Tweets fall in #leadersdebate as 4m tune in to digital TV
Numbers fell online for the second leaders debate with tweets dropping by more than 22% and almost 8,000 less people taking part, but slightly predictable given that the debate was only on digital TV, which was always going to hit numbers.
According to Tweetminister the total number of tweets for the second debate was 142, 795 down from 184,396 first time around. The number of people tweeting fell by a similar amount dropping 7,693 to 28,790.
My guess is part of that fall was due to the fact that the debate was only on digital TV. That had a very goodnight with a combined live audience of 4 million viewers across Sky News, BBC News 24 and Sky3, but was never going to compete with the 9.4 million who tuned in for the first terrestrial broadcast on ITV1.
My guess is that when the debate returns to terrestrial TV for the final debate on BBC One the numbers will rise again both in terms of viewing and social media.
Tweetminister’s online sentiment scores pointed to a draw showing: Cameron: 3.1 (-0.2 from starting score), Brown 3.1 (no change) Clegg 3.1 (no change). That seemed to tally with what a lot of people were saying online: Brown did better, Clegg was no longer an unknown quantity and Cameron failed to break through — unless you’re the editor of The Sun and the Daily Express.
On Facebook where traffic and activity was also down it had Clegg winning over users with a poll of more than 20,000 putting the Lib Dem leader as the winner on 48%.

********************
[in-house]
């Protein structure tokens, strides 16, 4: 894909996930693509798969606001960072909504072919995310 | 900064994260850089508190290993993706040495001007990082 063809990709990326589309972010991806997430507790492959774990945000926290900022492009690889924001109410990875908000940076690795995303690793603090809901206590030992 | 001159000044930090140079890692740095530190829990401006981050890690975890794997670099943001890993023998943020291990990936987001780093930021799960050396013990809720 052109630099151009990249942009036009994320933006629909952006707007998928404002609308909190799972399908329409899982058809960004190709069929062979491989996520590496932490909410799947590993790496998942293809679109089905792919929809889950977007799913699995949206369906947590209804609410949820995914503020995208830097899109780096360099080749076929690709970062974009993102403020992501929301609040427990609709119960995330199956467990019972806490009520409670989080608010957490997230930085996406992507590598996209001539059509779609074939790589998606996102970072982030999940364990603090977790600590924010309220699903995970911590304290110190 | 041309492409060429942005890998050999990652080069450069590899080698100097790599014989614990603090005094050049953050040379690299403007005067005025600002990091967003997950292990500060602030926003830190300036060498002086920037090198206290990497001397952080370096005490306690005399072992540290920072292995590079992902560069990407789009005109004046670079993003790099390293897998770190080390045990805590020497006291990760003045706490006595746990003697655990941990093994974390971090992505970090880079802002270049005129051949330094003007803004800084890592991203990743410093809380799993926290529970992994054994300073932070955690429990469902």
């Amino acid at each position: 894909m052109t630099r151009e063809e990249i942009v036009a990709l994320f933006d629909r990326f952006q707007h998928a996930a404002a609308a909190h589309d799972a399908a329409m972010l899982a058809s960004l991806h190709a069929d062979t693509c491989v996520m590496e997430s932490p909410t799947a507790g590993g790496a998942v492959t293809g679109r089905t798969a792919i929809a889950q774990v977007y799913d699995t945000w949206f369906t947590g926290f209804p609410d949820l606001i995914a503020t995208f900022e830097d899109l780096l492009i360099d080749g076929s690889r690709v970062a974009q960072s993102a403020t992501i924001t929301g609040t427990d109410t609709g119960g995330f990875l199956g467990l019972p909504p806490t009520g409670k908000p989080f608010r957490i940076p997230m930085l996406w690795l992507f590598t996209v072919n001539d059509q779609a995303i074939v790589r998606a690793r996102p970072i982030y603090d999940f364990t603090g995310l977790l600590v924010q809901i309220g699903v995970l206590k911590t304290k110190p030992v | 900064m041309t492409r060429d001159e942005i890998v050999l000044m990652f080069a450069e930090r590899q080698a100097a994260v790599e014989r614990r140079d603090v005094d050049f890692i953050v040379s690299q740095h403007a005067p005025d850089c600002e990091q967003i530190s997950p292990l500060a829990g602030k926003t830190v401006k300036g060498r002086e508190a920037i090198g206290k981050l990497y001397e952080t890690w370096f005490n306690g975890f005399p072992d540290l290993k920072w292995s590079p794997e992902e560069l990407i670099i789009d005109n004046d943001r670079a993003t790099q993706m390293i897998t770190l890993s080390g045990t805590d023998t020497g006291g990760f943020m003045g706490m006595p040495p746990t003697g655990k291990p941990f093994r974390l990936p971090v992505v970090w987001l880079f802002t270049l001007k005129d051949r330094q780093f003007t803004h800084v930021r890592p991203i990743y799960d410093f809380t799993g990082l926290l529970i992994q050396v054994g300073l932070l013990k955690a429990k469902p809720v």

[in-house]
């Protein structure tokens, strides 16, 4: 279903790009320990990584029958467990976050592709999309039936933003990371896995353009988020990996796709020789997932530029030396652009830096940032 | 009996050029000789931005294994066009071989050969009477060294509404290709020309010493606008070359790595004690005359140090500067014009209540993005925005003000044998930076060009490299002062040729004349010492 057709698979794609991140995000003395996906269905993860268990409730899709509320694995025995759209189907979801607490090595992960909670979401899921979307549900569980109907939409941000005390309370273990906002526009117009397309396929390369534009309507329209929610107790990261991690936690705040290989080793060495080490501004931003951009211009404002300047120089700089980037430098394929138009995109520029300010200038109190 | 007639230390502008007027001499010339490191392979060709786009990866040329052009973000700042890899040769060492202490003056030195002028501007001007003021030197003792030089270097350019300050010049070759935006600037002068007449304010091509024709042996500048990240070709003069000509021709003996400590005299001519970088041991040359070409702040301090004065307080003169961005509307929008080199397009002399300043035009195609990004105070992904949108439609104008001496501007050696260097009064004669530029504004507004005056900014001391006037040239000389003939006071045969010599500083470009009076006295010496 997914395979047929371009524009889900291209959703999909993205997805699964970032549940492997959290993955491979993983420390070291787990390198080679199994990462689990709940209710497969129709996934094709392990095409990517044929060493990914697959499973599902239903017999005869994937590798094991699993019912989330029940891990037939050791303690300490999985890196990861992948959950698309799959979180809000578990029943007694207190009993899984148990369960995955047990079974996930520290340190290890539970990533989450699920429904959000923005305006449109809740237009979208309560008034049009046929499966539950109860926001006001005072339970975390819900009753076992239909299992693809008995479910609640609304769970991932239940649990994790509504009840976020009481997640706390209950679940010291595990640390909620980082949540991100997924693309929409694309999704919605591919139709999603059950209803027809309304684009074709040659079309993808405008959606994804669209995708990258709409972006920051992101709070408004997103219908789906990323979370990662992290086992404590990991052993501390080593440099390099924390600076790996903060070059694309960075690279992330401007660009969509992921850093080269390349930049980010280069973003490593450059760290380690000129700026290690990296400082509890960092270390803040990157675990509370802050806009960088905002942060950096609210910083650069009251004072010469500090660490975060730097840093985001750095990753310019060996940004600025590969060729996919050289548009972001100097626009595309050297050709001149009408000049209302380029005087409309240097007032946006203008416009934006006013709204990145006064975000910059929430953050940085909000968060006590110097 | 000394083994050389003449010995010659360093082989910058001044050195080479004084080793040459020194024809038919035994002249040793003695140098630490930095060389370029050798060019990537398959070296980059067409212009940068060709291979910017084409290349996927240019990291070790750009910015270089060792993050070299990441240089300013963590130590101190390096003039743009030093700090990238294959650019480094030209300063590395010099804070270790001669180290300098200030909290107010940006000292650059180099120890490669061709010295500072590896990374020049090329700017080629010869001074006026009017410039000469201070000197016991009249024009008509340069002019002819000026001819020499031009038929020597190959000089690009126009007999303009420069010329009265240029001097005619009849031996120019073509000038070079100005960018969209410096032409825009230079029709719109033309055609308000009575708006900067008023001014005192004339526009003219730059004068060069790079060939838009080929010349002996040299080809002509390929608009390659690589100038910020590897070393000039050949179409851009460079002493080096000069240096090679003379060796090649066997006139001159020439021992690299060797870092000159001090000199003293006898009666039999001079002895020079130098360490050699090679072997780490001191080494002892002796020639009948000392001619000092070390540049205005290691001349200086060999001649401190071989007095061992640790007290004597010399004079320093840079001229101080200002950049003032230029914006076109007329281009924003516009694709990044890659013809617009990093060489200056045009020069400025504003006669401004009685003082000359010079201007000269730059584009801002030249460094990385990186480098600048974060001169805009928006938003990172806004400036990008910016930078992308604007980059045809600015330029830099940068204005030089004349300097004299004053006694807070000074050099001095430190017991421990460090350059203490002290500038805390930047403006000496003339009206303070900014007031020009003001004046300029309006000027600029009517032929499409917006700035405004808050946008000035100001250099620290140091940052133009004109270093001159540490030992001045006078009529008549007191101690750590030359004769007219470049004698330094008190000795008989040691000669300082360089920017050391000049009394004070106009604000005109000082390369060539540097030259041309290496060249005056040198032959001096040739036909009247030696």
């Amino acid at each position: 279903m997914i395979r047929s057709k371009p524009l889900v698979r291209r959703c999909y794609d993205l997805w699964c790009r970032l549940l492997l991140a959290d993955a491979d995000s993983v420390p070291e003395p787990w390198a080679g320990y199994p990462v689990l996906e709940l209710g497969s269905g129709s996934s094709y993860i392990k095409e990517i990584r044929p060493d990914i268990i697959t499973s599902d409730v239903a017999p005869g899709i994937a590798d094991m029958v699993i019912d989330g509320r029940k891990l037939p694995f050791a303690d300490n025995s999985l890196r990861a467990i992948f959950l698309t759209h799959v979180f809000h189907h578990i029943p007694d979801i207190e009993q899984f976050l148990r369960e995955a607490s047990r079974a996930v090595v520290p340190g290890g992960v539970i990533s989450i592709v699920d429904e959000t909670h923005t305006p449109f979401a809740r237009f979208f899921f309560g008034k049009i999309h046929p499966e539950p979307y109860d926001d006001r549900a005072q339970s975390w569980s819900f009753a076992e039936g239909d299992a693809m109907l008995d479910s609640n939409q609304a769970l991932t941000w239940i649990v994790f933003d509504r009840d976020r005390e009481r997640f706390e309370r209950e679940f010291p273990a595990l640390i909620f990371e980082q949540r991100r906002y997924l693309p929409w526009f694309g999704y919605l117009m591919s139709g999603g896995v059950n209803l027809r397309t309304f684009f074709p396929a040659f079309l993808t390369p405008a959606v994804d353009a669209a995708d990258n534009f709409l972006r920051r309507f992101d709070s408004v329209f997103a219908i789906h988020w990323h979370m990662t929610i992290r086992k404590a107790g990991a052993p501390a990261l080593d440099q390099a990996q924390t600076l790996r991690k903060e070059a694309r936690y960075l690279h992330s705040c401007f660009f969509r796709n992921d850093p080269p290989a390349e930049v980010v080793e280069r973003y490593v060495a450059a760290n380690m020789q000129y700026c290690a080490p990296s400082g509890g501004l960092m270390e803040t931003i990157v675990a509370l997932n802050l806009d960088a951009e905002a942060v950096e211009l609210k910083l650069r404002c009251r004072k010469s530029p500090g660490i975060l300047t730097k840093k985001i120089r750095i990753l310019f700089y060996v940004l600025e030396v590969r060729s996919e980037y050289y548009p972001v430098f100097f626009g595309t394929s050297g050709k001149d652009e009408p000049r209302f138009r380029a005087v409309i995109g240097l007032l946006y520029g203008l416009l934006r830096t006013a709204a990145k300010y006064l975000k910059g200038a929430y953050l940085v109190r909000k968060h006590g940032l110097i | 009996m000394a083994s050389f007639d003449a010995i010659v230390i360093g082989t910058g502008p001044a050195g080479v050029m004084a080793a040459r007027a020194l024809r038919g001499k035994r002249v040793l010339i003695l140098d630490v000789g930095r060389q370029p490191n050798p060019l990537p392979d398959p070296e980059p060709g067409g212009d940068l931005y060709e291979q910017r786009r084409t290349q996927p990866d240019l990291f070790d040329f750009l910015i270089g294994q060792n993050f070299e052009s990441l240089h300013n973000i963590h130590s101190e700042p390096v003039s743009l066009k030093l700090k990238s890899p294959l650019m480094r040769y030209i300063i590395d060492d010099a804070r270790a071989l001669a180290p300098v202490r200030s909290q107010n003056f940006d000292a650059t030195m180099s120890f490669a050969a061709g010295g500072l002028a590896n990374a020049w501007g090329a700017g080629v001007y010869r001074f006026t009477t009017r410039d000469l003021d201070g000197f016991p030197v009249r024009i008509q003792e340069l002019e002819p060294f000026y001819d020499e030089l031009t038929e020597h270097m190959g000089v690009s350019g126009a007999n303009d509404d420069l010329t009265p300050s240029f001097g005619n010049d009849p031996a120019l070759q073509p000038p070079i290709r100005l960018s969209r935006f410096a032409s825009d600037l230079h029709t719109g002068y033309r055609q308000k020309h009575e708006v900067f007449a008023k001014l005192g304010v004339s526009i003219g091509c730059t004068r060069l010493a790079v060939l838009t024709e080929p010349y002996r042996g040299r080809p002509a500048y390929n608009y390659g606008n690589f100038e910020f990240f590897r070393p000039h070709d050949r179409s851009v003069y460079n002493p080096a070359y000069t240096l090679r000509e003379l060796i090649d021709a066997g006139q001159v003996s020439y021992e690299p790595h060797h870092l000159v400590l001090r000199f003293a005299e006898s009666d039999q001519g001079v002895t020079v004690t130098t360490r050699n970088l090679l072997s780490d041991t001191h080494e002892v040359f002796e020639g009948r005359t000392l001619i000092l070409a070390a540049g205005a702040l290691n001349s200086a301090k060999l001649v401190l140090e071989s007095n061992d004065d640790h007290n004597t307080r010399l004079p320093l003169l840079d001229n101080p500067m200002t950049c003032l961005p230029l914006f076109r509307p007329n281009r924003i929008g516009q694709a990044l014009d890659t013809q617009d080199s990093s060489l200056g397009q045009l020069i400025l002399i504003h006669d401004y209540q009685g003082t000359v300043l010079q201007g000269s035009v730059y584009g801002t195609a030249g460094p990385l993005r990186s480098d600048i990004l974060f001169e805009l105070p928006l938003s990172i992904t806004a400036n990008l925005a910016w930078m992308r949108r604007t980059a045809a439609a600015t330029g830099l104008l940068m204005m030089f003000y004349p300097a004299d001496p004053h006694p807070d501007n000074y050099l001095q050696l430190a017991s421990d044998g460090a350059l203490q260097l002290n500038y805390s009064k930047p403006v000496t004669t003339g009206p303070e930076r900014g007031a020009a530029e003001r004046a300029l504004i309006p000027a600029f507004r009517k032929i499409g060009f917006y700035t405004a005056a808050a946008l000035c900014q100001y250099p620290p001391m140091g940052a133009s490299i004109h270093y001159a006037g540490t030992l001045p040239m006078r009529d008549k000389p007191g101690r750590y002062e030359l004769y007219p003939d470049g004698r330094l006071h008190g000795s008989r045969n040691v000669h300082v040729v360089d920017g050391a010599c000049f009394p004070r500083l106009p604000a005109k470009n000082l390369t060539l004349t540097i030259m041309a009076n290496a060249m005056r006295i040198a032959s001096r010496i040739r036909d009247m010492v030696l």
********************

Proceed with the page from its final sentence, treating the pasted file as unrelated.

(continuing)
Interesting to note that other self selecting online polls like Channel 4′s also had Clegg as the big winner (Cameron as the big loser) while the weighted polls from Sun/YouGov and Guardian/ICM had had Cameron and Clegg as the winner respectively, but with less clear margins.
Facebook users also gave Brown strong peaks of positive feedback during the debate on the Facebook dial test confirming his improvement since first time around. Mercifully, he dumped the “my friend nick” schtick.
While the numbers were down last night the social media campaign continued to evolve. Labour distributed this online ad via bloggers and mainstream media journalists who were tweeting and/or live-blogging during last night’s debate.
The party had thousands of supporters engaging via the debate dashboard on its homepage last night who were a captive audience for distributing and sharing material like this. That’s kind of cool it shows how it is continuing to develop and adapt.
Although not if you’re Mark Borkowski, of Borkowski PR, who writing on MediaWeek.co.uk today insists that: “The parties have yet to find a dialogue or an unmashable idea and they feel clumsy and fumbling online. Ironically, given both Labour and the Tories hired Obama election strategists, Nick Clegg won the debate because the others seemed as though they were doing political karaoke.”
And no surprise to hear David Kershaw, chief executive of the Tories’ creative agency M&C Saatchi say something similar: “It’s a fallacy that online has replaced offline in terms of media communications.”